Fresh produce is difficult to get in food deserts

Healthy South Texas tackles Rio Grande Valley food deserts

New initiatives brings fresh fruit and vegetables to colonias in need
May 14, 2018

A food desert is a place in a rural area where a person must travel 10 or more miles to access fresh fruit and vegetables, according to the United States Department of Agriculture (USDA). In an urban area, a food desert is where an individual has to travel more than one mile to access these types of healthy food.

More than half of the Rio Grande Valley can be described as a food desert, but the federally funded Working on Wellness (WOW) Hidalgo program, which works from the Texas A&M University Health Science Center’s McAllen campus, is advancing initiatives to help.

“In some communities, people will travel 10 miles or further, and they may not have a grocery store so their options may be limited,” said Evelia Castillo, MPH, CHWI, program coordinator of the WOW Program.

Many of these residents live in “colonias,” a term that means “neighborhood” in Spanish, but has come to refer to small communities in rural areas beyond the municipal boundaries of the nearest cities and towns.

As part of Texas A&M’s Healthy South Texas—an innovative public health extension platform that combines the clinical expertise of the Health Science Center with the AgriLife Extension Service’s statewide reach—WOW-Hidalgo and other initiatives have been empowering the community to implement innovative solutions.

For example, they are working with local community clinics to stock local produce that the providers can prescribe bi-monthly to high-risk patients as they would a medication. These produce-filled clinics, called, appropriately enough, Farmmacies, are one-stop shops for ‘prescription’ fruits and vegetables.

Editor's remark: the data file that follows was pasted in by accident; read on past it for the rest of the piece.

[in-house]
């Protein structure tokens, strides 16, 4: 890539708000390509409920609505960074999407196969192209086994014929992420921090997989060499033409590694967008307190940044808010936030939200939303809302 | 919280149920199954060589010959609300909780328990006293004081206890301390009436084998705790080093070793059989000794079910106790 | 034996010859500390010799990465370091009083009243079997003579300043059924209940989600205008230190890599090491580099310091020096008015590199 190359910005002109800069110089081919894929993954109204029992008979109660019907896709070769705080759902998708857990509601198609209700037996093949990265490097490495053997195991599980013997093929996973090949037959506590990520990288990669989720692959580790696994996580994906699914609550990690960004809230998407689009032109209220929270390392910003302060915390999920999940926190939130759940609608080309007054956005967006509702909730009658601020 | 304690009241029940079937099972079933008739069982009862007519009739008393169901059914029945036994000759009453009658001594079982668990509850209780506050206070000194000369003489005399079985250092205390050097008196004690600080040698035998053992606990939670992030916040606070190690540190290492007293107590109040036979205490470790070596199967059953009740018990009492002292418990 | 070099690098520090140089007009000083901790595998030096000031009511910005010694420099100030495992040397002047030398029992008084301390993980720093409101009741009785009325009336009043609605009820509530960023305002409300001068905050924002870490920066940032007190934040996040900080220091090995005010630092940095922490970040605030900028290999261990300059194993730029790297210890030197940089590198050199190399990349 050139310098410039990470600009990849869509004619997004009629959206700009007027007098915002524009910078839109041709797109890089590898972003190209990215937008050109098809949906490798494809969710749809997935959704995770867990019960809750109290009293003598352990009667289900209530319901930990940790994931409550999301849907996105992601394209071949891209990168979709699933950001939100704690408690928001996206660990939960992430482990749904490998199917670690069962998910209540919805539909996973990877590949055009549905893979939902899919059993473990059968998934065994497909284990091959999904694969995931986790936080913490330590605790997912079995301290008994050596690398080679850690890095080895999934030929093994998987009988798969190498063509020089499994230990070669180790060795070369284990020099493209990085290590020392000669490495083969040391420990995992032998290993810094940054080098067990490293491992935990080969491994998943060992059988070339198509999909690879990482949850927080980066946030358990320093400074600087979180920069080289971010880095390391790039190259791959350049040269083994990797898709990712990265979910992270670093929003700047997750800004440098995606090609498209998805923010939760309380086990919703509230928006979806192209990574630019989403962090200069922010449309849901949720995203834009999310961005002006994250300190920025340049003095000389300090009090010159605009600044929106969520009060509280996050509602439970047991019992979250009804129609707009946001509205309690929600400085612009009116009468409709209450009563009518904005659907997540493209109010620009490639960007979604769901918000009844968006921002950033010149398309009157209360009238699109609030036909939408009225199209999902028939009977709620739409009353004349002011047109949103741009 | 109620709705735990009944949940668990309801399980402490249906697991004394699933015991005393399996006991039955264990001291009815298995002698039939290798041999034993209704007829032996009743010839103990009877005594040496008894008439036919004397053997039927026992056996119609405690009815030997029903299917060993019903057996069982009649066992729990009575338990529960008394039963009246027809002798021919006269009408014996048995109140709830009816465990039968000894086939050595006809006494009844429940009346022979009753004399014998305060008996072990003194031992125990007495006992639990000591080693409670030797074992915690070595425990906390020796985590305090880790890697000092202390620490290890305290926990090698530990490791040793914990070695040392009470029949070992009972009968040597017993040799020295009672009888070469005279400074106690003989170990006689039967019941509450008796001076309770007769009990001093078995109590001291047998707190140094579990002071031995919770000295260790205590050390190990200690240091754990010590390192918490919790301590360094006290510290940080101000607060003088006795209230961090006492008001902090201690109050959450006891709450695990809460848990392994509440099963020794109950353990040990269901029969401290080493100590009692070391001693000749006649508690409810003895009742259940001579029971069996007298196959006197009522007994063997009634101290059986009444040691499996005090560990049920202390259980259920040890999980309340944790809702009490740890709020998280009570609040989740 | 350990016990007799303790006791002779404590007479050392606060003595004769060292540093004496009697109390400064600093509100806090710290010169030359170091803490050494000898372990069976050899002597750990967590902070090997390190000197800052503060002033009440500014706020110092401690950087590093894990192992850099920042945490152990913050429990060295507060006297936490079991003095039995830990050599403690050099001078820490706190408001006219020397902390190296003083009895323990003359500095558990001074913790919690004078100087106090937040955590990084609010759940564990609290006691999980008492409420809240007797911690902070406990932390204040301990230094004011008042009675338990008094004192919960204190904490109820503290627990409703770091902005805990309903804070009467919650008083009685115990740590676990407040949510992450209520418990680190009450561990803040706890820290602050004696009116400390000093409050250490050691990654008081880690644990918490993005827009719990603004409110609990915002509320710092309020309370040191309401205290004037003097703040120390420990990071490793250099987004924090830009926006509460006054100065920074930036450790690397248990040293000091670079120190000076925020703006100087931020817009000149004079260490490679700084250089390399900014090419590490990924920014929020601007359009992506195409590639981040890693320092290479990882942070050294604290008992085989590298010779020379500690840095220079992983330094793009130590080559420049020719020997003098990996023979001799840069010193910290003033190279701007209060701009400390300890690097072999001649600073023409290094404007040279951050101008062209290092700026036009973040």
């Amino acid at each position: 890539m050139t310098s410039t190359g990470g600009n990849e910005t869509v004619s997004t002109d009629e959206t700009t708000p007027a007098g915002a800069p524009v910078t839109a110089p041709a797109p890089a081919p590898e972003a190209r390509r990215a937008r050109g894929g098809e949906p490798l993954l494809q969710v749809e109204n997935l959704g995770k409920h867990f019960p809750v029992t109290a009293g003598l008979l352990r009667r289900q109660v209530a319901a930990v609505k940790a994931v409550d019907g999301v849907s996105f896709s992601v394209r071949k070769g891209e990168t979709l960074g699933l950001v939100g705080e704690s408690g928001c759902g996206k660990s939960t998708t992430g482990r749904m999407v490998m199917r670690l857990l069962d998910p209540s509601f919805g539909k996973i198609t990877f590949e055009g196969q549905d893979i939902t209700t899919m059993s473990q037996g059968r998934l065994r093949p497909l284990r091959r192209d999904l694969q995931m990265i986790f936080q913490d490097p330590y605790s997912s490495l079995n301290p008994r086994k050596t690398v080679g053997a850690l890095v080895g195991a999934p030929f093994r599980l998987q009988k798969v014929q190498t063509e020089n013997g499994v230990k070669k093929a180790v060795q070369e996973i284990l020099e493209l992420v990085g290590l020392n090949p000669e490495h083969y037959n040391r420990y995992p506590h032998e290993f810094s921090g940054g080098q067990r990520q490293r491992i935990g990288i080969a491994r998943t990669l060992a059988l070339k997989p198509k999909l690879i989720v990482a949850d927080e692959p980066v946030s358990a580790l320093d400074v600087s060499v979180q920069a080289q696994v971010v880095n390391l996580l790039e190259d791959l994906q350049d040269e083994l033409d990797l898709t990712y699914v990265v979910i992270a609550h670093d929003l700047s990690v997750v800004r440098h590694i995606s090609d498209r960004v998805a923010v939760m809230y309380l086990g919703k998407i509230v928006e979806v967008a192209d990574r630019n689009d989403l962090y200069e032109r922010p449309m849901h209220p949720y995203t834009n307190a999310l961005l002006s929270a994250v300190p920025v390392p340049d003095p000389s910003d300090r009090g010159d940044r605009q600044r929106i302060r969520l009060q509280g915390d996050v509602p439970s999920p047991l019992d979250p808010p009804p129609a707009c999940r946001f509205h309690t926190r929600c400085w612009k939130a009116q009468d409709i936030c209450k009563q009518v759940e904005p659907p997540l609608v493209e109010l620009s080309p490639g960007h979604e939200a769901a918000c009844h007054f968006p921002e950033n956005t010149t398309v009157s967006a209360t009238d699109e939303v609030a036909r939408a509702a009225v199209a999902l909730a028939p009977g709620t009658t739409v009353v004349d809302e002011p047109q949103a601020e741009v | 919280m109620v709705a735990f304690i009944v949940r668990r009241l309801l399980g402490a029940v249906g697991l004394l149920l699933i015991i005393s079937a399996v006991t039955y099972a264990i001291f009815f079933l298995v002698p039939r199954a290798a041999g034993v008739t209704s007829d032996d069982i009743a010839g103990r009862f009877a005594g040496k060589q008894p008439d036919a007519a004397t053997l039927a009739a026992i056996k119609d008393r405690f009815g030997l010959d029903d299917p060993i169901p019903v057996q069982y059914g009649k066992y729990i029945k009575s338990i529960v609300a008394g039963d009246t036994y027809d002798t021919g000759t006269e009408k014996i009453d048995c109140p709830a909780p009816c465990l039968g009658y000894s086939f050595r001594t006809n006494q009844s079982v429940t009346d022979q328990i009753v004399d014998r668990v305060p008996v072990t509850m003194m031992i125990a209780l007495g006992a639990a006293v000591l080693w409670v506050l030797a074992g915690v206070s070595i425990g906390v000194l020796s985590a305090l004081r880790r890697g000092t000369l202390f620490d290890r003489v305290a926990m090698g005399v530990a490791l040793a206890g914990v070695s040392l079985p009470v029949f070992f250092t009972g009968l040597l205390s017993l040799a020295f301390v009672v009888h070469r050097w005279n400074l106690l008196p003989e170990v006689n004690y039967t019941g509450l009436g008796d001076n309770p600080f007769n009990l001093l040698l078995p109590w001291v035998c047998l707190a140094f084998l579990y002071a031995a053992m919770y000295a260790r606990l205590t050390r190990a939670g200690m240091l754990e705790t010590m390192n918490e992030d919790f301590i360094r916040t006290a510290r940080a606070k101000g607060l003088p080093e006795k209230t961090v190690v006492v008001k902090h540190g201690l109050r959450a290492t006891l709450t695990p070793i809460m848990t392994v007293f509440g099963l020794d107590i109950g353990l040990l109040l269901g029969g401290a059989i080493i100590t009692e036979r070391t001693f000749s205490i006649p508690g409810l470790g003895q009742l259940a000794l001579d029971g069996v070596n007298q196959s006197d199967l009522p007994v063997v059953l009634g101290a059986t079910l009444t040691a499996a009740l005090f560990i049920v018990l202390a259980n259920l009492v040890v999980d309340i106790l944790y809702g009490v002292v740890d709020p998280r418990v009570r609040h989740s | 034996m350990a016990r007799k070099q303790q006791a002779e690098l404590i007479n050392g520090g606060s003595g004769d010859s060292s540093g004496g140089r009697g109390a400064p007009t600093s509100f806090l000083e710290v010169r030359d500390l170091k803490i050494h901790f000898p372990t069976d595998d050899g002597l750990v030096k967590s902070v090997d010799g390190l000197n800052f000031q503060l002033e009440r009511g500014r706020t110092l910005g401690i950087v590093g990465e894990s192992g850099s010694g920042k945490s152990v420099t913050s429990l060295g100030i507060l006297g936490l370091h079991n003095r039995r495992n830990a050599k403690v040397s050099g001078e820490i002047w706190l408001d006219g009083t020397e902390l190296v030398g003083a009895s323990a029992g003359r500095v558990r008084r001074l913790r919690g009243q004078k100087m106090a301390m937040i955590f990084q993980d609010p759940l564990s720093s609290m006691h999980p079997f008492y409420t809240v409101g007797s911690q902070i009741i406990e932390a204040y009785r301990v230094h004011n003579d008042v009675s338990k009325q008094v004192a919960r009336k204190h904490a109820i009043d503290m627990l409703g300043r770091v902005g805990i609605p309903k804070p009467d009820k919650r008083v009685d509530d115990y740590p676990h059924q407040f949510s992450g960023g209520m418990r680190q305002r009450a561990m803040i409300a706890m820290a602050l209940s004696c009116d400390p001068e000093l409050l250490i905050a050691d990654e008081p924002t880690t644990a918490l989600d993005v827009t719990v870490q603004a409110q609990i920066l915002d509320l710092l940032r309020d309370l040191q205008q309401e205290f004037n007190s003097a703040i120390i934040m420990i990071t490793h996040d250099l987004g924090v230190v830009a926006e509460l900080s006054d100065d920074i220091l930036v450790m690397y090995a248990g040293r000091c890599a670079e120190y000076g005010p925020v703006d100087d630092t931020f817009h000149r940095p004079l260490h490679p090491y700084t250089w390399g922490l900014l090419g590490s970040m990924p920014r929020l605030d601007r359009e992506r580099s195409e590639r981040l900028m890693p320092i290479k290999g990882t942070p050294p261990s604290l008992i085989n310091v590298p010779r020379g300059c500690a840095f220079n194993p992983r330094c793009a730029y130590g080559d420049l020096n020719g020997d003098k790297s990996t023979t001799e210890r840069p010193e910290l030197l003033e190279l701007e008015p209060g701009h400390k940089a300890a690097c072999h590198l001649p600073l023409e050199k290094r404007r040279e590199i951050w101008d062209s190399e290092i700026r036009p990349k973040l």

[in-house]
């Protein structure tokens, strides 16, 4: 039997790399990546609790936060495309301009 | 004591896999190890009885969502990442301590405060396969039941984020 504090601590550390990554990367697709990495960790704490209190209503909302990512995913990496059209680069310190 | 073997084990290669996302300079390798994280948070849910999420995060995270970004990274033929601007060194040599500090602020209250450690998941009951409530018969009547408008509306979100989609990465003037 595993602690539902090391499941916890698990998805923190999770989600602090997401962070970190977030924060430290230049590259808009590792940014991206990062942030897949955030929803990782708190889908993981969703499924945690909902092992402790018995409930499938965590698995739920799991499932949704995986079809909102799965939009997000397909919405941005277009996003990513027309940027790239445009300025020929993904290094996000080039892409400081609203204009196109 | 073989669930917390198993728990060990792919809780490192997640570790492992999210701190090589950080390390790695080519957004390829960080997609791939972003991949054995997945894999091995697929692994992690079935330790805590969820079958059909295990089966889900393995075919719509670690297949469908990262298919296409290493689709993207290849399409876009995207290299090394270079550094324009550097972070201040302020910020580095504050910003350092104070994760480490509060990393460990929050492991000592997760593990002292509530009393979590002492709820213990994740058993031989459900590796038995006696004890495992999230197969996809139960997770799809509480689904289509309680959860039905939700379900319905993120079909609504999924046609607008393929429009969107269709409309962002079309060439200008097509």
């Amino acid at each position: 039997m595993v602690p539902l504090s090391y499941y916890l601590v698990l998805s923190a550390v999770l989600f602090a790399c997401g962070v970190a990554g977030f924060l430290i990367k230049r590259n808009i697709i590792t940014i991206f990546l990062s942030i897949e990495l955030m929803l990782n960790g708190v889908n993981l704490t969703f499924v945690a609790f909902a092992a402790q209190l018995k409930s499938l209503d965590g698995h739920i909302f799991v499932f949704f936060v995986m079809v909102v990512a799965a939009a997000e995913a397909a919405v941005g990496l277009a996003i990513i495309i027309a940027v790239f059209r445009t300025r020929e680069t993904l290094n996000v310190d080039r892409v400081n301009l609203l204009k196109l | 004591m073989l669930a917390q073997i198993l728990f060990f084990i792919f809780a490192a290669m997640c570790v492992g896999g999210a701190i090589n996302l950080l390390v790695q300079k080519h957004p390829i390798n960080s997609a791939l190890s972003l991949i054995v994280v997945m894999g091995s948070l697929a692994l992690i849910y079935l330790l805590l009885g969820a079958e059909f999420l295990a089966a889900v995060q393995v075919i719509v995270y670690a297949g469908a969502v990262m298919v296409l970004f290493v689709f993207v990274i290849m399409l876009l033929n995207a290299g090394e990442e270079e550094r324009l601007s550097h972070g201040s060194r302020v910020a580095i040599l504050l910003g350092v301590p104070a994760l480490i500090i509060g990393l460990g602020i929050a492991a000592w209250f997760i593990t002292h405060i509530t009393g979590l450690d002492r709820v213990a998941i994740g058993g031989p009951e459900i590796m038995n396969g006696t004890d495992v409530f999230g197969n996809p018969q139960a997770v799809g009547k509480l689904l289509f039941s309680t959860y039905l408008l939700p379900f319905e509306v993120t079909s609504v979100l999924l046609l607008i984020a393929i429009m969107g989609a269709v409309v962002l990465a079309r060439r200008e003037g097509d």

There is also a fresh bag subscription system, where for a set price, customers can get produce delivered to their workplace either weekly or bi-weekly. This farm-to-workplace system helps alleviate the mileage barrier that separates people from fresh fruits and vegetables and also supports local farms.

“Working through community coalitions has allowed this project to develop and become a success,” Castillo said. “We have had so many community partners—like the Hope Family Health Center in McAllen, McAllen Elks Lodge and the Food Bank of the Rio Grande Valley—and having them involved makes it more comprehensive and sustainable and helps advance these initiatives.”

The next step for the WOW Project is to build and strengthen community involvement and take a political approach, and this involves establishing a food policy council to develop and implement policy to address food deserts.

“We are looking at making local advances to help make this a renewable grant through community partnerships,” Castillo said. “We are also working on getting the structure to create a policy council and allow the council to have a direct line to appointed and elected officials and inform the decision makers that policy, such as land use agreements and community gardens, has implications on food accessibility.”

For more information about the WOW Project, visit http://wow.tamu.edu/.

Communications Specialist I

— Dominic Hernandez

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